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Anaerobic Bacteria Grow within Candida albicans Biofilms and Induce Biofilm Formation in Suspension Cultures

Fox, Emily P. and Cowley, Elise S. and Nobile, Clarissa J. and Hartooni, Nairi and Newman, Dianne K. and Johnson, Alexander D. (2014) Anaerobic Bacteria Grow within Candida albicans Biofilms and Induce Biofilm Formation in Suspension Cultures. Current Biology, 24 (20). pp. 2411-2416. ISSN 0960-9822. PMCID PMC4252622. http://resolver.caltech.edu/CaltechAUTHORS:20141020-141511951

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Abstract

The human microbiome contains diverse microorganisms, which share and compete for the same environmental niches. A major microbial growth form in the human body is the biofilm state, where tightly packed bacterial, archaeal, and fungal cells must cooperate and/or compete for resources in order to survive. We examined mixed biofilms composed of the major fungal species of the gut microbiome, Candida albicans, and each of five prevalent bacterial gastrointestinal inhabitants: Bacteroides fragilis, Clostridium perfringens, Escherichia coli, Klebsiella pneumoniae, and Enterococcus faecalis. We observed that biofilms formed by C. albicans provide a hypoxic microenvironment that supports the growth of two anaerobic bacteria, even when cultured in ambient oxic conditions that are normally toxic to the bacteria. We also found that coculture with bacteria in biofilms induces massive gene expression changes in C. albicans, including upregulation of WOR1, which encodes a transcription regulator that controls a phenotypic switch in C. albicans, from the “white” cell type to the “opaque” cell type. Finally, we observed that in suspension cultures, C. perfringens induces aggregation of C. albicans into “mini-biofilms,” which allow C. perfringens cells to survive in a normally toxic environment. This work indicates that bacteria and C. albicans interactions modulate the local chemistry of their environment in multiple ways to create niches favorable to their growth and survival.


Item Type:Article
Related URLs:
URLURL TypeDescription
http://dx.doi.org/10.1016/j.cub.2014.08.057DOIArticle
https://www.ncbi.nlm.nih.gov/pmc/articles/PMC4252622PubMed CentralArticle
ORCID:
AuthorORCID
Newman, Dianne K.0000-0003-1647-1918
Additional Information:© 2014 Elsevier Ltd. Received 9 March 2014, Revised 31 July 2014, Accepted 22 August 2014, Available online 9 October 2014. Published: October 9, 2014. We thank Matthew Lohse, Aaron Hernday, Chiraj Dalal, Oliver Homann, and Jose Christian Perez for strains or plasmids used in this study; Sheena Singh Babak and Trevor Sorrells for comments on the manuscript; and Jorge Mendoza for technical assistance. We appreciate the use of the UCSF Nikon Imaging Center. This study was supported by NIH grant R01AI083311 (to A.D.J.) and by a UCSF Program for Breakthrough Biomedical Research award, funded partly by the Sandler Foundation. E.P.F. was supported by NIH fellowship T32AI060537, C.J.N. was supported by NIH grant K99AI100896, and D.K.N. and E.S.C. were supported by the Howard Hughes Medical Institute (HHMI) and the National Heart, Lung, and Blood Institute of the NIH (R01HL117328). D.K.N. is an HHMI Investigator.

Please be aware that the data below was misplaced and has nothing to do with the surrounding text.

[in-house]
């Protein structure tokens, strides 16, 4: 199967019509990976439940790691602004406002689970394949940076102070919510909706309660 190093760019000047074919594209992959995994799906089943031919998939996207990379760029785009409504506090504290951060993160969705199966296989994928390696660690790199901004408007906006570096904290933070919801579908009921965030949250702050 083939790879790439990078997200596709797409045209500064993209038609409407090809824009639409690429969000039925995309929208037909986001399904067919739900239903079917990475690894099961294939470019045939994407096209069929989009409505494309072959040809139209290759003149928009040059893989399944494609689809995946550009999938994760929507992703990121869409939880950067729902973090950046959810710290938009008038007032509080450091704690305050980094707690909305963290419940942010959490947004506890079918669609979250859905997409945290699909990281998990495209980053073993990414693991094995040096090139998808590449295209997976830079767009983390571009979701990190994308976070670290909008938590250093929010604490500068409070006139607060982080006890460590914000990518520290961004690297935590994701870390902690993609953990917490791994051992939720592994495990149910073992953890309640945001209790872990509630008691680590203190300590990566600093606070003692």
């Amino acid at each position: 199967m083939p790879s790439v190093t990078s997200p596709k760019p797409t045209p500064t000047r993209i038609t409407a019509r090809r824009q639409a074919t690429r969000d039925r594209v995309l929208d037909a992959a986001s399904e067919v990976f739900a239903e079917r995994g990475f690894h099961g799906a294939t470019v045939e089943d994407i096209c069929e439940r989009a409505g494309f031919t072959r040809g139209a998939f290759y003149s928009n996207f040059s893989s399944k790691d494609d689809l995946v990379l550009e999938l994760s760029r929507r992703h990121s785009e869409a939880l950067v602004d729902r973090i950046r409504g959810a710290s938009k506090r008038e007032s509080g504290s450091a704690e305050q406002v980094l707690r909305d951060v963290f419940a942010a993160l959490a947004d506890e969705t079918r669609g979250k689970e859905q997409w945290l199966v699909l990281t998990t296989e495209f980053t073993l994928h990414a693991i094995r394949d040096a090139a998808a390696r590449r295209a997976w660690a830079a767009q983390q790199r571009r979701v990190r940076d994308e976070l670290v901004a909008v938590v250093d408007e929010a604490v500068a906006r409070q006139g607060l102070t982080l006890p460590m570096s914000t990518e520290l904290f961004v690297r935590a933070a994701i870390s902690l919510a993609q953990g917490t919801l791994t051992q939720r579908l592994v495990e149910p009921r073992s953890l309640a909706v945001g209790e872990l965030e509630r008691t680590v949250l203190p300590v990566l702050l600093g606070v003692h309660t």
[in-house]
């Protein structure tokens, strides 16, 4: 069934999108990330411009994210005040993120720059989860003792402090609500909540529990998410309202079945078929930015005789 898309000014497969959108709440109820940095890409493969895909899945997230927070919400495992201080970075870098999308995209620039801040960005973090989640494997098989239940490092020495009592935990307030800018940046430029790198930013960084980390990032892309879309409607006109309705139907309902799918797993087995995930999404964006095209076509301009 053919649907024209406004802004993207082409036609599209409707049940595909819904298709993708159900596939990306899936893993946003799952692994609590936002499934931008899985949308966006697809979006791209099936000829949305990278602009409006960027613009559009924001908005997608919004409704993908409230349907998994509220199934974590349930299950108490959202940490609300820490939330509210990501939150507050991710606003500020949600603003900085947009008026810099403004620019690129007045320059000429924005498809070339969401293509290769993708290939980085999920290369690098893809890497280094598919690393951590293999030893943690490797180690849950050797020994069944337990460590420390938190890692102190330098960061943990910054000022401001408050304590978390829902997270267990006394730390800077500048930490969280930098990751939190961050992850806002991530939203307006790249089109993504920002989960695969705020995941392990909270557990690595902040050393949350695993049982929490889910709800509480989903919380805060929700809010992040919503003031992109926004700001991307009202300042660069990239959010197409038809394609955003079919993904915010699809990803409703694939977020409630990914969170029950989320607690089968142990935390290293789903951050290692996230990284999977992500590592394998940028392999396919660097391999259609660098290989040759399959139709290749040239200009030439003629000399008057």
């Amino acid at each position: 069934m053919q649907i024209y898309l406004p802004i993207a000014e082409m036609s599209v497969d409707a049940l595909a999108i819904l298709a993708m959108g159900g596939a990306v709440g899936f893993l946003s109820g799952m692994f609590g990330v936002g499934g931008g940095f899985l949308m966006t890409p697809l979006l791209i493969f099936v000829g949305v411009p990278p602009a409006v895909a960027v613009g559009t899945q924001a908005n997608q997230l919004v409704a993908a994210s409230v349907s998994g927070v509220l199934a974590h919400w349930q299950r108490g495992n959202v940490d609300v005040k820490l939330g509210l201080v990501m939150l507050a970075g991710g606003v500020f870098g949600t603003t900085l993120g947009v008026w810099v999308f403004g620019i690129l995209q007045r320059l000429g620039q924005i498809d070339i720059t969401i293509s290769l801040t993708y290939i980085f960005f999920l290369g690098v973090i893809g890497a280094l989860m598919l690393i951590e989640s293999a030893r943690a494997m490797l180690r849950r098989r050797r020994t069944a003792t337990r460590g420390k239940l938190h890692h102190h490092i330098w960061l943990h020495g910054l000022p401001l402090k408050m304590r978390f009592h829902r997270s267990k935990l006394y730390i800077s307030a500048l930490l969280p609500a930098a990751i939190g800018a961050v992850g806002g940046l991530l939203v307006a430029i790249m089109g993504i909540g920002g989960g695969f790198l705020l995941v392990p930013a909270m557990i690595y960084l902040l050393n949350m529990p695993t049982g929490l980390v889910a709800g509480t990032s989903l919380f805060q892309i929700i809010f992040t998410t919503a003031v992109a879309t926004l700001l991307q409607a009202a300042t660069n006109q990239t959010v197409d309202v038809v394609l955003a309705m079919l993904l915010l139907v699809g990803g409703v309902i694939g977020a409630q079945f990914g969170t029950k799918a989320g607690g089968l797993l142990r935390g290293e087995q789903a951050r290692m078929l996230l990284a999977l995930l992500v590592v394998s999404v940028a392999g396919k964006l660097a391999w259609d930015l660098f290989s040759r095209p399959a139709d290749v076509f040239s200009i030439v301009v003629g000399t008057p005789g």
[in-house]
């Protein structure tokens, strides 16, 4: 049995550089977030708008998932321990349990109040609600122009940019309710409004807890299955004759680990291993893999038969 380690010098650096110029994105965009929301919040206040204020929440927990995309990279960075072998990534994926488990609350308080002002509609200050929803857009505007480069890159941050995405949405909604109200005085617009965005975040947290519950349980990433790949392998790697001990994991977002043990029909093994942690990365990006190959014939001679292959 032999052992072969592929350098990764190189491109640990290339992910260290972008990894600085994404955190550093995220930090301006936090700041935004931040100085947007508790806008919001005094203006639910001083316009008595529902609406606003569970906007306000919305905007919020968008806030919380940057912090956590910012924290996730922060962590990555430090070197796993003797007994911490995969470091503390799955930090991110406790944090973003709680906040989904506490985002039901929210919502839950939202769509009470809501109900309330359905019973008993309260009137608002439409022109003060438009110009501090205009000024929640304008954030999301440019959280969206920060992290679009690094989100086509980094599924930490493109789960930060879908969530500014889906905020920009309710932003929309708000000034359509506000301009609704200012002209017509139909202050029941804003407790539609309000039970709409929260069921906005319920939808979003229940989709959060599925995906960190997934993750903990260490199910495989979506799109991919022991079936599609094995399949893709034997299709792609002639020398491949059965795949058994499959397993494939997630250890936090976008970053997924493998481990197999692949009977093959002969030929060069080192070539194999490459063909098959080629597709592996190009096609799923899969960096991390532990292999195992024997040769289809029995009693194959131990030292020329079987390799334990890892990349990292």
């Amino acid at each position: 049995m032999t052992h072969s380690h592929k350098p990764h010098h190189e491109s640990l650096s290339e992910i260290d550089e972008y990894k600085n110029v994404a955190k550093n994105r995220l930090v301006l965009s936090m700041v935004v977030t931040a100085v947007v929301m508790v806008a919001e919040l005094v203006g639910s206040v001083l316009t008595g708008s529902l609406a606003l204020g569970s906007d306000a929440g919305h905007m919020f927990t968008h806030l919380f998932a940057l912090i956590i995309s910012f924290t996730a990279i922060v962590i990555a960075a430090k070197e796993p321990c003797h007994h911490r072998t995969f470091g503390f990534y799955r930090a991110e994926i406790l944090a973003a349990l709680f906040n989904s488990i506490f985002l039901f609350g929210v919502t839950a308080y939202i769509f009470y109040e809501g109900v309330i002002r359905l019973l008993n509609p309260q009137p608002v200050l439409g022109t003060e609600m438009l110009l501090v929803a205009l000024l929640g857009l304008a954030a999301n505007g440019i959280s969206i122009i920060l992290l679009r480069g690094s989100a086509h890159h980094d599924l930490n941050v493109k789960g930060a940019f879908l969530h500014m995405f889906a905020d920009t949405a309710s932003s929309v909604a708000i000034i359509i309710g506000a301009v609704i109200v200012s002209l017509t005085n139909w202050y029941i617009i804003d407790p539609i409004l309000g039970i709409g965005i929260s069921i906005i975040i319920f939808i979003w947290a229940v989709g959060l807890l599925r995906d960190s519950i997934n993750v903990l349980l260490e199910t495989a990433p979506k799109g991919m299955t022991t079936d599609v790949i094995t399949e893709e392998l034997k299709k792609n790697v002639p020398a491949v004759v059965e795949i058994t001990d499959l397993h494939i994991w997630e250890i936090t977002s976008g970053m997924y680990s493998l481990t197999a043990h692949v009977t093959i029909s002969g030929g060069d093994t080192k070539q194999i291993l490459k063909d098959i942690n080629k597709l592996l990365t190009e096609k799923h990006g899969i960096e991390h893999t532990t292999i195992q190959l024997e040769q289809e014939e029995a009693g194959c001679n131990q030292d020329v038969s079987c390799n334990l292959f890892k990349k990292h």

Funders:
Funding AgencyGrant Number
NIHR01AI083311
UCSF Program for Breakthrough Biomedical ResearchUNSPECIFIED
Sandler FoundationUNSPECIFIED
NIHT32AI060537
NIHK99AI100896
Howard Hughes Medical Institute (HHMI)UNSPECIFIED
NIHR01HL117328
PubMed Central ID:PMC4252622
Record Number:CaltechAUTHORS:20141020-141511951
Persistent URL:http://resolver.caltech.edu/CaltechAUTHORS:20141020-141511951
Official Citation:Emily P. Fox, Elise S. Cowley, Clarissa J. Nobile, Nairi Hartooni, Dianne K. Newman, Alexander D. Johnson, Anaerobic Bacteria Grow within Candida albicans Biofilms and Induce Biofilm Formation in Suspension Cultures, Current Biology, Volume 24, Issue 20, 20 October 2014, Pages 2411-2416, ISSN 0960-9822, http://dx.doi.org/10.1016/j.cub.2014.08.057. (http://www.sciencedirect.com/science/article/pii/S0960982214010707)
Usage Policy:No commercial reproduction, distribution, display or performance rights in this work are provided.
ID Code:50565
Collection:CaltechAUTHORS
Deposited By: Ruth Sustaita
Deposited On:20 Oct 2014 22:13
Last Modified:07 May 2019 21:53

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